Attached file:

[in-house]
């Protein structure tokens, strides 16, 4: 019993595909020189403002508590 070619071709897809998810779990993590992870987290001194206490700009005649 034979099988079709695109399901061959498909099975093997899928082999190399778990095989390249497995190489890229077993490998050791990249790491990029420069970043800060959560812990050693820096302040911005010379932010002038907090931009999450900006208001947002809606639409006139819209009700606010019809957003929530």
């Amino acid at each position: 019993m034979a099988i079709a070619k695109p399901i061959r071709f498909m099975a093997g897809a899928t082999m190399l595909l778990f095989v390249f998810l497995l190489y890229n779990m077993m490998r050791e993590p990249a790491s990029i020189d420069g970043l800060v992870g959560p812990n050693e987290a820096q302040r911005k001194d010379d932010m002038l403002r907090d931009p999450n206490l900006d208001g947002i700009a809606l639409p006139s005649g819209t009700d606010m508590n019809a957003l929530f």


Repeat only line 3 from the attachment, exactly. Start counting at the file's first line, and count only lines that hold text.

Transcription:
């Amino acid at each position: 019993m034979a099988i079709a070619k695109p399901i061959r071709f498909m099975a093997g897809a899928t082999m190399l595909l778990f095989v390249f998810l497995l190489y890229n779990m077993m490998r050791e993590p990249a790491s990029i020189d420069g970043l800060v992870g959560p812990n050693e987290a820096q302040r911005k001194d010379d932010m002038l403002r907090d931009p999450n206490l900006d208001g947002i700009a809606l639409p006139s005649g819209t009700d606010m508590n019809a957003l929530f």